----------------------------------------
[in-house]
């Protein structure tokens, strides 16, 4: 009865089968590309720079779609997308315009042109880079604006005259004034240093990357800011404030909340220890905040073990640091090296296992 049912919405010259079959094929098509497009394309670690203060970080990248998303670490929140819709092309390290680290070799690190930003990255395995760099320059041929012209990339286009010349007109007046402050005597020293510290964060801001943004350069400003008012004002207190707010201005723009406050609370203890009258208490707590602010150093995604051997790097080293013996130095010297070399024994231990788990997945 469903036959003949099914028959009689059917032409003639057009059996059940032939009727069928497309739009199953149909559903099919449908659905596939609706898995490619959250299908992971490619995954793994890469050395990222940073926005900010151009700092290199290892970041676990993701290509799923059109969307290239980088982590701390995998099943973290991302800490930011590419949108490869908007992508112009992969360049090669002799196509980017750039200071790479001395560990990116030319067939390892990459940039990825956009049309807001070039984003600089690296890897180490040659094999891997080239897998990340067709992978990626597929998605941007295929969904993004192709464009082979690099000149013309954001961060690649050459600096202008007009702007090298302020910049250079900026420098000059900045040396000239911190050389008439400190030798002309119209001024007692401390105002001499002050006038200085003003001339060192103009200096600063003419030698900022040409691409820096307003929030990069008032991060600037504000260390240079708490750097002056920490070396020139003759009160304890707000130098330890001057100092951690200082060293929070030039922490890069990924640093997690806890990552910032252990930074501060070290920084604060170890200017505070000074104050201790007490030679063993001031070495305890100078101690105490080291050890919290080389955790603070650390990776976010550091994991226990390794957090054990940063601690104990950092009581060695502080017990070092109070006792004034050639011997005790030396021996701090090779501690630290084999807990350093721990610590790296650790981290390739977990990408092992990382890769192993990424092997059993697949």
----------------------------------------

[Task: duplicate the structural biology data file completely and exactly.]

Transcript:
[in-house]
């Protein structure tokens, strides 16, 4: 009865089968590309720079779609997308315009042109880079604006005259004034240093990357800011404030909340220890905040073990640091090296296992 049912919405010259079959094929098509497009394309670690203060970080990248998303670490929140819709092309390290680290070799690190930003990255395995760099320059041929012209990339286009010349007109007046402050005597020293510290964060801001943004350069400003008012004002207190707010201005723009406050609370203890009258208490707590602010150093995604051997790097080293013996130095010297070399024994231990788990997945 469903036959003949099914028959009689059917032409003639057009059996059940032939009727069928497309739009199953149909559903099919449908659905596939609706898995490619959250299908992971490619995954793994890469050395990222940073926005900010151009700092290199290892970041676990993701290509799923059109969307290239980088982590701390995998099943973290991302800490930011590419949108490869908007992508112009992969360049090669002799196509980017750039200071790479001395560990990116030319067939390892990459940039990825956009049309807001070039984003600089690296890897180490040659094999891997080239897998990340067709992978990626597929998605941007295929969904993004192709464009082979690099000149013309954001961060690649050459600096202008007009702007090298302020910049250079900026420098000059900045040396000239911190050389008439400190030798002309119209001024007692401390105002001499002050006038200085003003001339060192103009200096600063003419030698900022040409691409820096307003929030990069008032991060600037504000260390240079708490750097002056920490070396020139003759009160304890707000130098330890001057100092951690200082060293929070030039922490890069990924640093997690806890990552910032252990930074501060070290920084604060170890200017505070000074104050201790007490030679063993001031070495305890100078101690105490080291050890919290080389955790603070650390990776976010550091994991226990390794957090054990940063601690104990950092009581060695502080017990070092109070006792004034050639011997005790030396021996701090090779501690630290084999807990350093721990610590790296650790981290390739977990990408092992990382890769192993990424092997059993697949």